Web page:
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2014–2015 Dates

  • Nonresidency term 2014–15: September 2, 2014–June 4, 2015
  • Seminar (summer 2015): June 28–July 3
  • Commencement (summer 2015): July 4
  • Summer term 2015: July 5–18

Summer terms

The MATSL program is a low-residency program during which students spend seven weeks on campus, spread over three summers. In Summers 1 and 2, students live and study on campus for three weeks. In Summer 3, called “Capstone Seminar,” students stay on campus for one week, which culminates in graduation. Students are housed on the Bennington College campus according to the language they speak, and eat all of their meals at language tables with their fellow students and language faculty. While the MATSL program is not a full-immersion program, it does provide an immersion atmosphere in which language skills can develop in both formal and informal settings. The weeks students spend on campus are intense—filled with classes, action research presentations, course projects, and some homework.

Nonresidency terms

The Nonresidency Term is comprised of two online courses, one that focuses on action research and another that integrates language, culture, and pedagogy. Students are expected to spend 5–6 hours a week on the language and culture course, and 6–8 hours a week on the action research course.

The action research process begins with establishing a detailed research schedule, a crucial first step in managing a large project while teaching and leading a busy life. Mentor and student correspond by email, electronic bulletin board, and surface mail as needed, communicating at the very least once a month. The students working with each mentor correspond with each other as well, since research and thinking skills improve through mutual aid. By April or May, students are expected to have completed their action research so they can move on to developing compelling professional presentations of their projects. These presentations are made to the entire MATSL community during the Summer Term.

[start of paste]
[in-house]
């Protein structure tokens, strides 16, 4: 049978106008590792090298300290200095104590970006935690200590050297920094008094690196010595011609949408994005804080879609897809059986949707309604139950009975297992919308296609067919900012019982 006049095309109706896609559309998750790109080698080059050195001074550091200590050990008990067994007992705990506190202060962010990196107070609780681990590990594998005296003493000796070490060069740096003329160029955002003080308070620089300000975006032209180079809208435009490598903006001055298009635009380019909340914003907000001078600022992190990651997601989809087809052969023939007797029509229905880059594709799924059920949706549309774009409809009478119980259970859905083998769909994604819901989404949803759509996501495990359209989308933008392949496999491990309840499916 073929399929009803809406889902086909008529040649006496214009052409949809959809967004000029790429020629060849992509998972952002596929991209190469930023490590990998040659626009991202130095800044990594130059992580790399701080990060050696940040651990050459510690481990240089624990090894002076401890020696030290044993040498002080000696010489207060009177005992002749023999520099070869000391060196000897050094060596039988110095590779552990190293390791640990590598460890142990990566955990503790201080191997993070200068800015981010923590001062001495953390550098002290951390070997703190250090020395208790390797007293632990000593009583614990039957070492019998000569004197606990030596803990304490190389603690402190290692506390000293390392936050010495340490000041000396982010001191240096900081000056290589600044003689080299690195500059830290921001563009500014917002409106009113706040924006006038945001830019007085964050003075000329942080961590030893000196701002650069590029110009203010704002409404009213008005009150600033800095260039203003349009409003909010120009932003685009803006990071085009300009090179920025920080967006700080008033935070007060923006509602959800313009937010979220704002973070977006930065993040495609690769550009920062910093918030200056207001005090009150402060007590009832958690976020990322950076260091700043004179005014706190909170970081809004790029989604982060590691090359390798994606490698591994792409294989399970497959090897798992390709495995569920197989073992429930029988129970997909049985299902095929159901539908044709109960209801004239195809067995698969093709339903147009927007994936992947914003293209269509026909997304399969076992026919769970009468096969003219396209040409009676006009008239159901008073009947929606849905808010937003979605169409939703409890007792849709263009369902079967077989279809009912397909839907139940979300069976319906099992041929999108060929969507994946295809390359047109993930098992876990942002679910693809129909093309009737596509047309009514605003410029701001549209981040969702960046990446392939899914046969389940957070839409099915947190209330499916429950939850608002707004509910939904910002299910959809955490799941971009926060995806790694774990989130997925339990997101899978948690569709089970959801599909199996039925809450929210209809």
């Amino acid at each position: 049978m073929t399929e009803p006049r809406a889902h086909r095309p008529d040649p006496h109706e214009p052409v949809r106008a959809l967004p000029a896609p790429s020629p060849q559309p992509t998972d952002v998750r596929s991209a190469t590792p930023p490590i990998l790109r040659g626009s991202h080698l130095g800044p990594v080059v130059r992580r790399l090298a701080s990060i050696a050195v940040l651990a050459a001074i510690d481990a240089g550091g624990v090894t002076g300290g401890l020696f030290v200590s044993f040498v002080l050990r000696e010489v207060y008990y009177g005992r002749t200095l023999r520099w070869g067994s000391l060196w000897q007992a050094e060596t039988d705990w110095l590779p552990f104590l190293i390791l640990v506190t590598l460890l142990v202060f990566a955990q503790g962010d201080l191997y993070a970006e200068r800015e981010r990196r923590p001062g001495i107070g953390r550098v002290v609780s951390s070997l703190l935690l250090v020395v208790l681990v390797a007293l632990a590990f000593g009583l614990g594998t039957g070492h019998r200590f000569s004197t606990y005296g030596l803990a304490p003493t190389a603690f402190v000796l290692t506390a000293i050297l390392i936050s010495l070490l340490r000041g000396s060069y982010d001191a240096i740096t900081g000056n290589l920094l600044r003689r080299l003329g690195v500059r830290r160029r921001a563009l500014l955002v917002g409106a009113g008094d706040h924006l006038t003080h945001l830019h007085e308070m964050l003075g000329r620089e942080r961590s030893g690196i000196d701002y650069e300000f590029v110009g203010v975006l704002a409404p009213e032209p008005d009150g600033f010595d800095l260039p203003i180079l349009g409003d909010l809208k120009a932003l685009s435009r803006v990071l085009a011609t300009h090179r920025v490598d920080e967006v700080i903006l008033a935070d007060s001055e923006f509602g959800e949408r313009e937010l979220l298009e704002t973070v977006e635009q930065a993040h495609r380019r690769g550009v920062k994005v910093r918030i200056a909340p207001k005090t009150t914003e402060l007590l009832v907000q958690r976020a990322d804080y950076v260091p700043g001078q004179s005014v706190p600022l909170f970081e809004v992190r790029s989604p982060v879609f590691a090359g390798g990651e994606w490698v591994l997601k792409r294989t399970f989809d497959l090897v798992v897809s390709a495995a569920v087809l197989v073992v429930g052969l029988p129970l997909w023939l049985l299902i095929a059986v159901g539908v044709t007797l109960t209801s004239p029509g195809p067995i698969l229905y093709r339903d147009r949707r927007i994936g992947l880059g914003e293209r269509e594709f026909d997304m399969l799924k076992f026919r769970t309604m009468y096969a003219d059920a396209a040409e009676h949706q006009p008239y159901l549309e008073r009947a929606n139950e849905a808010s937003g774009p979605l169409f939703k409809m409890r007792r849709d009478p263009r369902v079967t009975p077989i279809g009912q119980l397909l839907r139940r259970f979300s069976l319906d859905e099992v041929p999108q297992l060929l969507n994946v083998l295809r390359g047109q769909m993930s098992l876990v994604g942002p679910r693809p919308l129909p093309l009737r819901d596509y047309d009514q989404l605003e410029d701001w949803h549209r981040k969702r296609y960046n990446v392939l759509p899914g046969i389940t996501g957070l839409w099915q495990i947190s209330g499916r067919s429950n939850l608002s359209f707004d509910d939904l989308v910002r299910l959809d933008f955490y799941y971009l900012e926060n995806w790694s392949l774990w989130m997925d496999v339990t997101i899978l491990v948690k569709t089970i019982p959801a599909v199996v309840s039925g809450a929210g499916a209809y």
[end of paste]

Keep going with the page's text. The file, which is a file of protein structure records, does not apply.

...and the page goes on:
The assumption behind the Language and Culture online course is that exploring, questioning, and sharing information about a topic in the target language encourages students to master ever more sophisticated modes of communication. At the same time, students seek to understand the pedagogical underpinnings of the course while acquiring the knowledge to effectively apply what they are learning to their own classrooms. In the process, students learn reading, writing, and instructional strategies that they can bring into their own classrooms. Note: For the Nonresidency Term courses, students must use a computer with broadband Internet access and a web browser. For a browser we recommend Firefox 3 or higher and Internet Explorer 7 or higher.

Contact: Lindsey Anderson, Coordinator, Graduate Language School, 802-447-4111,